San Francisco It’s easy to forget now, but Apple’s magnetism was once confined to a cult-like following of geeks seduced by the elegance and simplicity of the company’s computers.
Over the past decade, though, Apple has emerged as a trendsetter and a wealth-making machine — the rare company that appeals to the cool cats hanging out in hip cafes and the fat cats looking to make another killing on Wall Street.
In the process, Apple has left an indelible mark that extends far beyond that first personal computer Steve Jobs and Steve Wozniak introduced 35 years ago. Since then, Apple has transformed the music, retailing, marketing and cellphone industries. Now, it’s engineering yet another evolution in computing with the increasingly popular iPad tablet.
Those achievements have endeared Apple to the masses, turning its product announcements into the technology industry’s latter-day version of a Beatles concert and turning its familiar logo into an emblem of exquisite taste.
Part visionary, showman and uncompromising taskmaster, Jobs assembled a team that had an incredible knack for anticipating consumer trends and popularizing them by designing devices that were easy — and delightful — to use. Apple didn’t invent music players, smartphones or tablet computers, but under Jobs’ leadership, the company convinced the masses that the iPod, the iPhone and the iPad were breakthroughs that they couldn’t live without.
It seemed as if the second coming of Walt Disney and the rest of the “imagineers” who built Disneyland during the mid-1950s had come to Silicon Valley to lead the way into the 21st century.
In the past decade, Apple’s gadgets have transformed society, enabling people to bring along their favorite music, books, videos and websites almost everywhere they go. In the process they inspired countless imitators and ensured that Jobs, who resigned Wednesday, will be remembered as one of the most successful CEOs in American history.
None of it would have happened if Jobs hadn’t returned to Apple in 1997 after being pushed out of the company in the mid-1980s by John Sculley, a CEO that Jobs had lured away from Pepsico Inc. by asking, “Do you want to spend the rest of your life selling sugared water or do you want a chance to change the world?”
Jobs never left any doubt he intended to be a game changer from the time he and Wozniak, a high school buddy, planted Apple in a Silicon Valley garage. With the introduction of the Apple II — the first personal computer to display color graphics —Jobs provided a glimpse of how he would go on to put the “i’’ into personal technology and change people’s lives.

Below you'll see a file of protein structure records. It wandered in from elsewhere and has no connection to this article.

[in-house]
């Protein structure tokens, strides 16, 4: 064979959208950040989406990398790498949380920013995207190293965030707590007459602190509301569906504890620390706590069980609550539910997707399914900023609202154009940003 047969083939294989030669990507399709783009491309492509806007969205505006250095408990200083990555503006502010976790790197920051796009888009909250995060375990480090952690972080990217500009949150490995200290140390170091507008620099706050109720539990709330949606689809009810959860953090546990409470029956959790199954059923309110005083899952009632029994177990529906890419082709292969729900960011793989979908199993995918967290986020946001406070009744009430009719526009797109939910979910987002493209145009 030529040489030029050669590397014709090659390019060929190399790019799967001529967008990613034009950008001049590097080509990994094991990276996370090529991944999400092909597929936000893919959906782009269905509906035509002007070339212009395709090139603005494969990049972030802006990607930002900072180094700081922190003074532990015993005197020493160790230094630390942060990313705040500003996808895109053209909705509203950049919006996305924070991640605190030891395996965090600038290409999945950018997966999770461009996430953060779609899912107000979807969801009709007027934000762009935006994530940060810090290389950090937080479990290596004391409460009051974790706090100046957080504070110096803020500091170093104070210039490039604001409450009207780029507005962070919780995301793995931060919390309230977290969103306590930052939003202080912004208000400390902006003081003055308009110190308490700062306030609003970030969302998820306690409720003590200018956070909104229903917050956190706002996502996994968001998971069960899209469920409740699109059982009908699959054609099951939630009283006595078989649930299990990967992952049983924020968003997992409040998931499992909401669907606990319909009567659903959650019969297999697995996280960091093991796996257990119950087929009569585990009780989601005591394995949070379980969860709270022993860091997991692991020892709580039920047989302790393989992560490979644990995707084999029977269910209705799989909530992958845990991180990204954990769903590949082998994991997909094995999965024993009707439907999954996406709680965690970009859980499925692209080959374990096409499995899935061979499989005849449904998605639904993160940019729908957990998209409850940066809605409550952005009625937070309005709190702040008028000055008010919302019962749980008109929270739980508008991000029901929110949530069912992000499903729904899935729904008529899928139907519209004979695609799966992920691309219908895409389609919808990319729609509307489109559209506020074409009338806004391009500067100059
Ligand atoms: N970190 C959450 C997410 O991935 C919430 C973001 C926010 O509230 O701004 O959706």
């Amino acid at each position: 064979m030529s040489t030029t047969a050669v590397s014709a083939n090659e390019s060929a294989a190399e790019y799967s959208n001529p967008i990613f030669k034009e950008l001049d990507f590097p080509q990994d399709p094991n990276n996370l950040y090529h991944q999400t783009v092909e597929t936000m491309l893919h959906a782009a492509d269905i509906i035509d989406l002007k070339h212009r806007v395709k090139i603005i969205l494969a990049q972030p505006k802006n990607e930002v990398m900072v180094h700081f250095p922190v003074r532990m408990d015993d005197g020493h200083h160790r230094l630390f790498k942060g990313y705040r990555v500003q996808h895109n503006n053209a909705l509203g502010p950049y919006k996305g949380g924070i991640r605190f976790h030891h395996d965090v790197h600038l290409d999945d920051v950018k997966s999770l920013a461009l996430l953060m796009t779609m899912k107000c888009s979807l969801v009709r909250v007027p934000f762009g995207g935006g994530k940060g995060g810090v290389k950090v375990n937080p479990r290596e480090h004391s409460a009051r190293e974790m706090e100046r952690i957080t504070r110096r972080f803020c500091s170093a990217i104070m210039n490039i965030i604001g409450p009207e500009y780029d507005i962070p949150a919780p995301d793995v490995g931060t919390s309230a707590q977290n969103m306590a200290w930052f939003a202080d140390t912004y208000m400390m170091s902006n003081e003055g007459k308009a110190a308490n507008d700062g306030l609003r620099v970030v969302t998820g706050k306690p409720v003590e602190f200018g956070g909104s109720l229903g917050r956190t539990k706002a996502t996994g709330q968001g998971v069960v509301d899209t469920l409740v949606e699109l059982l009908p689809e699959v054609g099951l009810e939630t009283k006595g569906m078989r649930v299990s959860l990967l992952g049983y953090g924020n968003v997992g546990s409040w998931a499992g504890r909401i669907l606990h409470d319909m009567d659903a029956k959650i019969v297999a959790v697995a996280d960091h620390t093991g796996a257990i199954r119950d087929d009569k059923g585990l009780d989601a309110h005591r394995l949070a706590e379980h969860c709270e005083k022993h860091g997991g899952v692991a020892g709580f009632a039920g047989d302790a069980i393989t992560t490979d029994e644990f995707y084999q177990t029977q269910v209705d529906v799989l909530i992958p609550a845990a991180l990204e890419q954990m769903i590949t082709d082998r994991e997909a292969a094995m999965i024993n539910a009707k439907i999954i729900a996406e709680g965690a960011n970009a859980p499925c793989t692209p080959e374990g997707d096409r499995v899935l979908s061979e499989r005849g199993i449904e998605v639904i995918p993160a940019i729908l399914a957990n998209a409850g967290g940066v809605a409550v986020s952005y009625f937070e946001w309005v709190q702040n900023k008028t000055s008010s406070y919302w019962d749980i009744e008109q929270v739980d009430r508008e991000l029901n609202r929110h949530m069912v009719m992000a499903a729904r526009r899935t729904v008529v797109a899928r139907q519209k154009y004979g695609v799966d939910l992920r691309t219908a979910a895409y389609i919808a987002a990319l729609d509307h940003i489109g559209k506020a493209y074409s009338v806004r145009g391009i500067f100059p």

The innovations kept coming as long as Jobs was at Apple (there was a 12-year exile after the falling out with Sculley).
The Mac computer brought a graphical interface that could be clicked with a mouse. The iPod enabled anyone to carry around a library of music in their pocket. The iPhone changed the concept of mobile computing and popularized the catchphrase “there’s an app for that.” Most recently, the iPad is making the PC look antiquated as it creates more convenient ways to read, watch movies, play games and fetch information from the Internet.
Jobs’ wizardry rescued a company on the precipice of bankruptcy and elevated it into the second most valuable business in America. It now has a market value of nearly $350 billion, behind only Exxon Mobil Corp. — a company whose fortunes are tied to wildly fluctuating oil prices rather than the beauty of a good idea.
Anyone who had the foresight to dip into their retirement accounts to buy $100,000 worth of Apple stock on the day Jobs became the company’s CEO in September 1997 would be set for life: That investment would be worth more than $6.8 million now. When he took the job, Jobs foreshadowed the marketing hook for a new product line by calling himself “iCEO” to reflect his initial role as Apple’s interim leader.
The last test of Jobs’ genius may come as he tries to pass on his magical touch to his successor. He believes he has found the right guy in Tim Cook, with whom he has worked closely since 1998. The collaboration doesn’t necessarily have to stop because Jobs will still hold an influential role as Apple’s chairman.
By all accounts, Cook is a top-notch executive who has proven that he knows how to pull the levers of Apple’s mystique. He has run the company during Jobs’ three leaves of absence since 2004. He was the one responsible for tuning Apple’s manufacturing process to solve chronic product delays and supply problems prevalent when he joined the company in 1998.
Still, it’s hard not to shake the feeling that this may be the beginning of the end of an era — both for technological zealots trying to figure out when the iPhone 5 is coming out and nervous investors wondering whether to buy or sell the company’s stock.
“Oh my goodness, I was terribly shocked!” said Chris Perez, 32, as he stood outside an Apple store in north Phoenix on Wednesday night. “He was the man that came up with everything ‘i.’”